Posts Tagged ‘food safety’

California’s Prop 65: Protecting Us From the Evils of Cooked Chicken

Many of you may be aware of California’s “Proposition 65,” passed in 1986 and intended to help consumers by requiring warnings of any known exposure to a variety of chemicals, many of them carcinogens, that the state identifies on its Prop 65 list. In practice, many would argue, the law has done more to help plaintiffs’ attorneys than consumers, by creating an enormous list of allegedly dangerous substances and permitting a lawsuit whenever warnings of those substances are not posted — whether or not there is any realistic risk of harm under the particular circumstances.

Here’s a good example. Those listed chemicals include “heterocyclic amines” (HCAs) which are formed by cooking meat, the highest concentration occurring in cooked chicken. And so a group called the Physicians’ Committee for Responsible Medicine recently sued several restaurant chains, including McDonald’s, Burger King, and Outback Steakhouse, charging them with failure to warn customers that they cook meat. That is, failure to warn customers about the activity that is the precise reason that those customers are going there in the first place.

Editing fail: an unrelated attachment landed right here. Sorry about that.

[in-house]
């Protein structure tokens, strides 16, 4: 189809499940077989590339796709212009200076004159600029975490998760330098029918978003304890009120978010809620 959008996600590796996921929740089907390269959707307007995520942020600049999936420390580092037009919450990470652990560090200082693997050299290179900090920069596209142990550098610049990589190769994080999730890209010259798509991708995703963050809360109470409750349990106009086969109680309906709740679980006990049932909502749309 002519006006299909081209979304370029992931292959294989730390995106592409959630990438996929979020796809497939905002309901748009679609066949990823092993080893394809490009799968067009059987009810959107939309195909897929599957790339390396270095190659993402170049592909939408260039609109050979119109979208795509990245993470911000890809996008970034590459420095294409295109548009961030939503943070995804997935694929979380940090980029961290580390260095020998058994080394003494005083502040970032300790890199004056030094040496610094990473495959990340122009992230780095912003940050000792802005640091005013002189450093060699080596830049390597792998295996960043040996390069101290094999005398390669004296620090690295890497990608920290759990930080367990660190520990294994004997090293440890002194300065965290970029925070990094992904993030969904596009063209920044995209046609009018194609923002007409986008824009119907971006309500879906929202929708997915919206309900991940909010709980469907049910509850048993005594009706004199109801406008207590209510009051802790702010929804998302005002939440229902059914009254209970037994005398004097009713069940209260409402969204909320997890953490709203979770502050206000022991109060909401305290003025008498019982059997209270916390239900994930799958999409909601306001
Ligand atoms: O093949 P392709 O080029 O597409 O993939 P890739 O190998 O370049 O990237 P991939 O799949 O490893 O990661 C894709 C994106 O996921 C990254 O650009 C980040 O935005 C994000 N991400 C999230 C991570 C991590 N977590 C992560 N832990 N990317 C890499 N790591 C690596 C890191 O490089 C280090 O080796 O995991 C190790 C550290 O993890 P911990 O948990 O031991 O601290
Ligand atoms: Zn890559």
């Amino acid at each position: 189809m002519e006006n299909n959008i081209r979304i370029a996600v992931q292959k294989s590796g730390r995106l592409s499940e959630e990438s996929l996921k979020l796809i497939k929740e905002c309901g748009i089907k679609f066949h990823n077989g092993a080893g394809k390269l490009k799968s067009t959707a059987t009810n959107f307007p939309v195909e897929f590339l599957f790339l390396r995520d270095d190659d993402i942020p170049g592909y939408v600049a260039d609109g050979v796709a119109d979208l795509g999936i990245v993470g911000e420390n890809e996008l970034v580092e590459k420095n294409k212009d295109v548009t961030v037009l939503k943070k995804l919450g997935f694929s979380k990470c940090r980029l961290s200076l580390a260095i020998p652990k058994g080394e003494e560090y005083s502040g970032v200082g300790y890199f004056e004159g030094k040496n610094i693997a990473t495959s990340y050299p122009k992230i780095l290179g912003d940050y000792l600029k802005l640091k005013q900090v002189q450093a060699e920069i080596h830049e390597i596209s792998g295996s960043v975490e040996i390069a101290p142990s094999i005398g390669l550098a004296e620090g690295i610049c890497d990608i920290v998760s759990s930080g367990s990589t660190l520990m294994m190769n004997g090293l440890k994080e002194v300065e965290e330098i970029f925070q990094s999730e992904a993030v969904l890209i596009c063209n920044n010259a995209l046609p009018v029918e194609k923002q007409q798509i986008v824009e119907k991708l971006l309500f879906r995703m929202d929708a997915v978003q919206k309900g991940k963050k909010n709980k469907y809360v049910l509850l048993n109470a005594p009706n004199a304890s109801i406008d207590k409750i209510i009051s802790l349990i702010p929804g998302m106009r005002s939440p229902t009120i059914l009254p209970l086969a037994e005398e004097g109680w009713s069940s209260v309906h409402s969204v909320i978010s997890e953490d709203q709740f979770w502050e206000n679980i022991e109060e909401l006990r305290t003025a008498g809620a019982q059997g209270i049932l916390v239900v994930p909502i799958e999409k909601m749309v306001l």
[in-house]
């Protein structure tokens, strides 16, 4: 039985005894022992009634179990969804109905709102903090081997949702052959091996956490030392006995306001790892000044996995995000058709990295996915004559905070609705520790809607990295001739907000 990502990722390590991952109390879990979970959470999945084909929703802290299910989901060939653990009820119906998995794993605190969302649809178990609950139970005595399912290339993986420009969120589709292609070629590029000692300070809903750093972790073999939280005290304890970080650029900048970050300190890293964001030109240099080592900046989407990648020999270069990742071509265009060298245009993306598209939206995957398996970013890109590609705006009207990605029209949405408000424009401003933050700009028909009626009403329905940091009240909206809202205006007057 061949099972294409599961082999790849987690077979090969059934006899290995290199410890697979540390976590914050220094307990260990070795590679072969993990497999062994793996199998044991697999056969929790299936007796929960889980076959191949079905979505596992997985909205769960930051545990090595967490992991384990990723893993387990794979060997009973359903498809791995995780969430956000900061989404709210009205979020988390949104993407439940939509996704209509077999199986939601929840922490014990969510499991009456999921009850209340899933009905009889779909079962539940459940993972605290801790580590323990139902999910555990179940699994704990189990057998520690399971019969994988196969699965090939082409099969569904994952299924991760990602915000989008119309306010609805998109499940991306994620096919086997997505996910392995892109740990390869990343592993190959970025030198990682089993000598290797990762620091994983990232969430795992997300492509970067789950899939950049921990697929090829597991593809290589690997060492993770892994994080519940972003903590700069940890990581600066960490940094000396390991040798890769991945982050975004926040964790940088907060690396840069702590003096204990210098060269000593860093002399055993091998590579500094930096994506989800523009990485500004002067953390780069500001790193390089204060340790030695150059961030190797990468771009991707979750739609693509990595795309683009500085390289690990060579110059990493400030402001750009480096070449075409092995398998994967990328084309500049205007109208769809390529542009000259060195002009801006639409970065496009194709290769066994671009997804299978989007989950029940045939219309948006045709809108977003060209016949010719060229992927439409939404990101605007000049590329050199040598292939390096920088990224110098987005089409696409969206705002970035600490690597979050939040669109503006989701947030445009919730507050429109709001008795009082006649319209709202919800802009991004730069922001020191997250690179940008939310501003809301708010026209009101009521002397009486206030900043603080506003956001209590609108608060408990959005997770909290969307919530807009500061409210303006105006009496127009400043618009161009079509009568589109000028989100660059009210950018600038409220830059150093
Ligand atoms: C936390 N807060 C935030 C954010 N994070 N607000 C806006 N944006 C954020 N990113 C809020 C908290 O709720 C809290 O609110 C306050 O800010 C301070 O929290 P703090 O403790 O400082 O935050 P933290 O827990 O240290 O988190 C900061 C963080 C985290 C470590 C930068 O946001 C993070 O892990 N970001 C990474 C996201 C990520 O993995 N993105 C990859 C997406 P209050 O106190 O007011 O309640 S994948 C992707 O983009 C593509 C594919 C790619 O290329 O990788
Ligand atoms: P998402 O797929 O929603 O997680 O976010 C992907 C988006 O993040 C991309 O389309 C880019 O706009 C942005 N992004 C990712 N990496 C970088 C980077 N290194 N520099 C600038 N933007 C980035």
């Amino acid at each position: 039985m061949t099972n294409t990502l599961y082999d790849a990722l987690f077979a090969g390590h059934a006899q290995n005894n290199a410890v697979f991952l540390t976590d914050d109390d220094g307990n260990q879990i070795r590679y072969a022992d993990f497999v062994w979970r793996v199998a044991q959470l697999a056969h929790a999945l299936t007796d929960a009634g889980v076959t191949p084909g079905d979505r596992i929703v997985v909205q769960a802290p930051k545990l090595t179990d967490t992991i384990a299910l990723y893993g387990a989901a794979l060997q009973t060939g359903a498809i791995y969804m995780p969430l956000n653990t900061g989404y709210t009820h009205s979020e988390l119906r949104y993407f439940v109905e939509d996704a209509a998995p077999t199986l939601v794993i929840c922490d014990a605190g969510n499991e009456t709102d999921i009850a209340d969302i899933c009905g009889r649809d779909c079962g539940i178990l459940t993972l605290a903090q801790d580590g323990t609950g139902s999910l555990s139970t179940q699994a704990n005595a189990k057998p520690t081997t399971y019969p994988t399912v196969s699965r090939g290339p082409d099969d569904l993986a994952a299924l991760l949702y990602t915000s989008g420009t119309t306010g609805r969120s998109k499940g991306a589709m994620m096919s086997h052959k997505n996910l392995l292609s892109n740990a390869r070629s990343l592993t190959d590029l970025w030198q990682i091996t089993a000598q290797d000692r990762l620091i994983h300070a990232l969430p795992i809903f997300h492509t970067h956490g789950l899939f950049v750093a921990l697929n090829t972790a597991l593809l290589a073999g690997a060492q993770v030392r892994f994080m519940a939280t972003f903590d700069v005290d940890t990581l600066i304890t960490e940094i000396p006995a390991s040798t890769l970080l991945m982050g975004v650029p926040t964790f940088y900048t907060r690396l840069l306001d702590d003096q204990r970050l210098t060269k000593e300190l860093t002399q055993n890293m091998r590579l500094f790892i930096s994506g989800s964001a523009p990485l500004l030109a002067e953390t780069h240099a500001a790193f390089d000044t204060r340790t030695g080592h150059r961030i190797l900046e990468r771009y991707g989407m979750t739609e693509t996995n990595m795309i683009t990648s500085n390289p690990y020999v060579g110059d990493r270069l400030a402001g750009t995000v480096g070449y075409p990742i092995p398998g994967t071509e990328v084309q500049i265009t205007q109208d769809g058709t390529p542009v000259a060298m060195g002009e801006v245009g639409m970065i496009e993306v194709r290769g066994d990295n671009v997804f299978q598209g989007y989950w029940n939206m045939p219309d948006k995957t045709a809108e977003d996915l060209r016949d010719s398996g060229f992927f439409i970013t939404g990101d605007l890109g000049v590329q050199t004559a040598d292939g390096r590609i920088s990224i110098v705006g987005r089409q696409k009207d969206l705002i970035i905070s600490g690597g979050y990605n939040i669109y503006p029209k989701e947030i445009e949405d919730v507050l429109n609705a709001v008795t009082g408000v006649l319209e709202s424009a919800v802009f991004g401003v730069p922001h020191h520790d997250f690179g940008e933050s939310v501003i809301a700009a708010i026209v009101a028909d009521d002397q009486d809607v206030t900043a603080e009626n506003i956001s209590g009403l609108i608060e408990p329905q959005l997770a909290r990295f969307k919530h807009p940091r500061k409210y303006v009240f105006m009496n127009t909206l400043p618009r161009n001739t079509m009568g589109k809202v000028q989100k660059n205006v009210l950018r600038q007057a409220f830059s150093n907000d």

According to the National Cancer Institute, while HCAs may have some association with increased risks of cancer, there is currently “no good measure of how much HCAs would have to be eaten to increase cancer risk” — more research is needed. In fact, the NCI cited to one study that specifically covered fast-food restaurants and concluded that those companies’ products had low levels of HCAs. According to that study, home cooking was a greater danger. But that’s the beauty of laws like Prop 65 — evidence tends to be optional.

American Council on Science and Health
Prop 65 News Online

Previous coverage of the animal-rights group “Physicians’ Committee for Responsible Medicine” on Overlawyered: Sep. 6 and links therein.

Ayaan Hirsi Ali in America

George Will profiles the brave Muslim feminist, which would be worthy of mention even if it didn’t lead off with this anecdote:

“While her security contingent waits outside the Georgetown restaurant, Ayaan Hirsi Ali orders what the menu calls “raw steak tartare.” Amused by the redundancy, she speculates that it is intended to immunize the restaurant against lawyers, should a customer be discommoded by that entree. She has been in America only two weeks. She is a quick study.”

See also Nov. 11, 2004; AEI, Aug. 28.

Update: anti-milk suit dismissed